Title: Black Radio
Artist: Robert Glasper Experiment
Label: Blue Note/EMI
Formats: CD, MP3
Release date: February 28, 2012
“The music is going to die if you don’t tap into something that people today can relate to”—Robert Glasper
Jazz pianist Robert Glasper’s fourth album, Black Radio, is a notable departure from his previous works. Glasper’s new approach, which combines the styles of jazz, R&B, rock, neo-soul and hip hop, is an effort to re-imagine what might (or “should”) be played on black radio stations. In doing so, Glasper seeks to set a standard or at least start a discussion about “standards” in music today (or more precisely, African American music). He addresses these feelings at the end of the song “Gonna Be Alright” (featuring Ledisi), where he and others have a discussion about how the bar for music has disappeared and popular music has become “whack.” One person in the discussion suggests that the lack of standards happened because people “don’t really think much anymore,” and the fault lies with the people in charge of the music (radio and TV producers, record company execs, etc.) having an “anything goes” mindset. He ends the song by saying, “The best thing you can do for people is just be honest, we got to do something, man.”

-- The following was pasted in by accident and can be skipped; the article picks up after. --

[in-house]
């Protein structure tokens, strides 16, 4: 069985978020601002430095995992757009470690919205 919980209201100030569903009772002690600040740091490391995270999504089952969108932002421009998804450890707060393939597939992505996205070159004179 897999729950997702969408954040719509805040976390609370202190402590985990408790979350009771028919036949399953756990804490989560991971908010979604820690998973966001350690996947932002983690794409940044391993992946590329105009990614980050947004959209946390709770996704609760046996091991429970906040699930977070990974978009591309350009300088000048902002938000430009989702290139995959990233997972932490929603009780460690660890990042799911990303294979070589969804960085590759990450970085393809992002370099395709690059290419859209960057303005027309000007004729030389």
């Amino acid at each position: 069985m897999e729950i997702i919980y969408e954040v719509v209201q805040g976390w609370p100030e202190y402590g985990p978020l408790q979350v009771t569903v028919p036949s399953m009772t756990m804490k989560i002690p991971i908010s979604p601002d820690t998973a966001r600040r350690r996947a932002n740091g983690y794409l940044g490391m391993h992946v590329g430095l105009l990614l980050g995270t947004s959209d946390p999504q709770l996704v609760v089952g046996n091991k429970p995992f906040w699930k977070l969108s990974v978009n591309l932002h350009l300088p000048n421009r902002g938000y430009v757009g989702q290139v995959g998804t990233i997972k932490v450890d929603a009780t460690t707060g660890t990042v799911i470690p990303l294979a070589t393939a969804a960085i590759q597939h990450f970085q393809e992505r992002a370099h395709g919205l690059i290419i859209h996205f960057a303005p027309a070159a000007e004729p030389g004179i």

In an effort to create such a heavy experiment, Glasper features a wide range of guest artists including Erykah Badu, Yasiin Bey (formerly Mos Def), Lupe Fiasco, Lalah Hathaway, Chrisette Michele, Musiq Soulchild, and many more who add to his musical genius. These artists fit the project well—their differing backgrounds bring to the project a variety of musical styles, contributing to the authentic sound that Glasper is trying to achieve, devoid of artificial boundaries.
One of the most popular songs from the album is “Always Shine,” featuring Lupe Fiasco and Bilal, which fuses hip hop with jazz. Another stand out track is the cover to the old Cuban jazz standard “Afro Blue” featuring Erykah Badu, who brings in the neo-soul feeling that she’s known for on her own recordings.
Following is the official trailer for the album:
Overall, Glasper’s album is innovative in its attempt to get back to a place and time when there was a standard for music on the radio and in all other forms of media. If there’s actually such a standard in music today, Glasper has certainly set the bar high with Black Radio.
Reviewed by Bobby E. Davis, Jr.